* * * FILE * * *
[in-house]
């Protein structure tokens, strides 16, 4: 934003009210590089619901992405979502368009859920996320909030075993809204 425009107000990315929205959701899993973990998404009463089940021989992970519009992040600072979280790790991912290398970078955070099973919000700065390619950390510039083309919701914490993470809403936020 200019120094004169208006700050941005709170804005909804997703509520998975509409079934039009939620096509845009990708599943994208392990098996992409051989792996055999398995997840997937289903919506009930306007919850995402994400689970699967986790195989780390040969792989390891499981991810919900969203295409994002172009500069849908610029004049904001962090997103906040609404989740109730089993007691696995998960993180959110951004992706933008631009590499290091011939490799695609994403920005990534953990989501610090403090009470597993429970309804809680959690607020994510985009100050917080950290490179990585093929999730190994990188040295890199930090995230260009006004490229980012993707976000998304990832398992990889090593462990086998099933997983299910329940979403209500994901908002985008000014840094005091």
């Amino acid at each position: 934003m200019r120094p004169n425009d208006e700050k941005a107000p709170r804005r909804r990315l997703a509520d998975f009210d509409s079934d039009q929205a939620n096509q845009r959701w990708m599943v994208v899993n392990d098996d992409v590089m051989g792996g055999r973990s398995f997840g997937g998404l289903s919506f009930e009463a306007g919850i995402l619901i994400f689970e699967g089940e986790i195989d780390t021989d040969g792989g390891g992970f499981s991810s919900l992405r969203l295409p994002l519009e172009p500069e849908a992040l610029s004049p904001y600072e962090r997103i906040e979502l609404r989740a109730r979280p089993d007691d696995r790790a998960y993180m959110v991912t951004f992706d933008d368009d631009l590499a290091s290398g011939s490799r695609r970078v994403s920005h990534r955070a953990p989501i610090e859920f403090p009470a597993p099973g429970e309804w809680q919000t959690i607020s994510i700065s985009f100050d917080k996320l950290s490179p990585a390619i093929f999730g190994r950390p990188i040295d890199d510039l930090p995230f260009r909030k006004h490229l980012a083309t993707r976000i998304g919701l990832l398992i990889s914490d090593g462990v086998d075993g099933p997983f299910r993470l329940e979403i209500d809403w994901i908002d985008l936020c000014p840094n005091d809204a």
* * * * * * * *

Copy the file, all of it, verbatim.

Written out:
[in-house]
């Protein structure tokens, strides 16, 4: 934003009210590089619901992405979502368009859920996320909030075993809204 425009107000990315929205959701899993973990998404009463089940021989992970519009992040600072979280790790991912290398970078955070099973919000700065390619950390510039083309919701914490993470809403936020 200019120094004169208006700050941005709170804005909804997703509520998975509409079934039009939620096509845009990708599943994208392990098996992409051989792996055999398995997840997937289903919506009930306007919850995402994400689970699967986790195989780390040969792989390891499981991810919900969203295409994002172009500069849908610029004049904001962090997103906040609404989740109730089993007691696995998960993180959110951004992706933008631009590499290091011939490799695609994403920005990534953990989501610090403090009470597993429970309804809680959690607020994510985009100050917080950290490179990585093929999730190994990188040295890199930090995230260009006004490229980012993707976000998304990832398992990889090593462990086998099933997983299910329940979403209500994901908002985008000014840094005091």
């Amino acid at each position: 934003m200019r120094p004169n425009d208006e700050k941005a107000p709170r804005r909804r990315l997703a509520d998975f009210d509409s079934d039009q929205a939620n096509q845009r959701w990708m599943v994208v899993n392990d098996d992409v590089m051989g792996g055999r973990s398995f997840g997937g998404l289903s919506f009930e009463a306007g919850i995402l619901i994400f689970e699967g089940e986790i195989d780390t021989d040969g792989g390891g992970f499981s991810s919900l992405r969203l295409p994002l519009e172009p500069e849908a992040l610029s004049p904001y600072e962090r997103i906040e979502l609404r989740a109730r979280p089993d007691d696995r790790a998960y993180m959110v991912t951004f992706d933008d368009d631009l590499a290091s290398g011939s490799r695609r970078v994403s920005h990534r955070a953990p989501i610090e859920f403090p009470a597993p099973g429970e309804w809680q919000t959690i607020s994510i700065s985009f100050d917080k996320l950290s490179p990585a390619i093929f999730g190994r950390p990188i040295d890199d510039l930090p995230f260009r909030k006004h490229l980012a083309t993707r976000i998304g919701l990832l398992i990889s914490d090593g462990v086998d075993g099933p997983f299910r993470l329940e979403i209500d809403w994901i908002d985008l936020c000014p840094n005091d809204a």